He tells us how he is not just hated and used at people’s leisure, he is made to look like a fool which can often hurt more and people go out of their way to do it. Being aware of the way he is treated and the feeble reason for it (in our eyes) we are able to understand why Shylock ‘hates’ him so much and from this example it seems he has a very good reason to. Shylock goes on to try and make Salarino and Solanio understand that there really is no reason for Christians to hate Jews. ‘Hath not a Jew eyes… if you prick us do we no bleed’.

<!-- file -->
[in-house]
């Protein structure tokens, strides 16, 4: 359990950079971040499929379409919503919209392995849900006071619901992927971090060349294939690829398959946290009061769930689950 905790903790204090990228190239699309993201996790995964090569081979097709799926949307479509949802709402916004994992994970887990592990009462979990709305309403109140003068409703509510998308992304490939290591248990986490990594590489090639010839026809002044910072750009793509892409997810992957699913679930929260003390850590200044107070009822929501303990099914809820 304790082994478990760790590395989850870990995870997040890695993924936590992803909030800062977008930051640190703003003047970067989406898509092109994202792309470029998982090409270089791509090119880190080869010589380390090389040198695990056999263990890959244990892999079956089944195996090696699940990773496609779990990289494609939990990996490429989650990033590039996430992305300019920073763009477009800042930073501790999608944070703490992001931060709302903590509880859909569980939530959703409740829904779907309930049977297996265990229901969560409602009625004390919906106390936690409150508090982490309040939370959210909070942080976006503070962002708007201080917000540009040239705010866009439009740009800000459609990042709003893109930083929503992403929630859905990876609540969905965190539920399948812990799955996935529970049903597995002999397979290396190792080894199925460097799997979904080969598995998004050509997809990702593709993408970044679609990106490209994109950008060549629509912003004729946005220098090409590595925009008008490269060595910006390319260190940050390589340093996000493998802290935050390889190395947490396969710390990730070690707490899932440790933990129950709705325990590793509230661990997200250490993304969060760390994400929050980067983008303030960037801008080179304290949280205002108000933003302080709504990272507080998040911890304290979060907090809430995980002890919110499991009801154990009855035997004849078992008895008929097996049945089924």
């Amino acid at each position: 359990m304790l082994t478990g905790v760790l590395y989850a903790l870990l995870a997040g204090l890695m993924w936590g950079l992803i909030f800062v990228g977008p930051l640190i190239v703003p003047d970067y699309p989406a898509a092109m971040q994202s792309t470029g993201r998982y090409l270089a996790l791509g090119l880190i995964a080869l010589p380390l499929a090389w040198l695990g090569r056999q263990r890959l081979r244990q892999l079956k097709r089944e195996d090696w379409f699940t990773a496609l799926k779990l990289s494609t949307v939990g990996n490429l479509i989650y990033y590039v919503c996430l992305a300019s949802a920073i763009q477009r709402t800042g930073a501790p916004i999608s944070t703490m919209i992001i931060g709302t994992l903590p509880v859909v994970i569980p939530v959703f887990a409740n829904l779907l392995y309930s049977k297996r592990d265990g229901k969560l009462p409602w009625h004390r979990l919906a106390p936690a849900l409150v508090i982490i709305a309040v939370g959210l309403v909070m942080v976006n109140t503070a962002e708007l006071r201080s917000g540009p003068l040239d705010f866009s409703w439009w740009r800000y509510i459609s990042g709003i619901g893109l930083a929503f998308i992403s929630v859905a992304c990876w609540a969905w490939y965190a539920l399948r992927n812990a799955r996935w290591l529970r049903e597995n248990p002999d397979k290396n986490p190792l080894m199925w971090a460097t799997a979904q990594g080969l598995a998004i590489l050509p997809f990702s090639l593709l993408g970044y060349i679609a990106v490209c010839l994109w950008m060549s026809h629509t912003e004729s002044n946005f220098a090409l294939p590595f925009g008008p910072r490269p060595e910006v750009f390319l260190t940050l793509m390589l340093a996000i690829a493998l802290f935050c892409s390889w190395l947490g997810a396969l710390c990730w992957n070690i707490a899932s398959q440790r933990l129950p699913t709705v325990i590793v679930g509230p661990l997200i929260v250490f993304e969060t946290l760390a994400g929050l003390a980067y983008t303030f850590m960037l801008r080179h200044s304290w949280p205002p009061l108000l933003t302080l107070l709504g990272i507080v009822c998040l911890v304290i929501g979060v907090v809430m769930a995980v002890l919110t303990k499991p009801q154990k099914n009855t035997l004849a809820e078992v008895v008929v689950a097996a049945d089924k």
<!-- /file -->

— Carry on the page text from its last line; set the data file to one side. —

Shakespeare makes many of these sorts of comparisons between the Jew and everyone else. These being genuine characteristics of men Shakespeare makes us feel genuinely sorry for Shylock himself and not just for Jews in general. It seems like after this point in the play Shylock turns into a different character. We can notice this change because his obsession with money comes to an end and he is no longer interested by it. Shylock suddenly becomes so blinded by his bond and revenge that he loses most of our sympathy very quickly. ‘if you wrong us shall we not revenge… he villainy you teach me I will execute’. To the audience, this sounds like an act of villainy is to come because of the strong and hate driven language used by Shylock, e. g. ‘revenge… execute’. From now we fear that Shylock is going to try and get something out of this. It is as if all the ill treatment he has been receiving is going to come out and he is going to release his anger. In the last scene we see Shylock in, it is not the same Shylock we have witnessed in the early stages of the play: he is now a man fuelled by hate and anger who has set out to achieve one thing, ‘revenge’.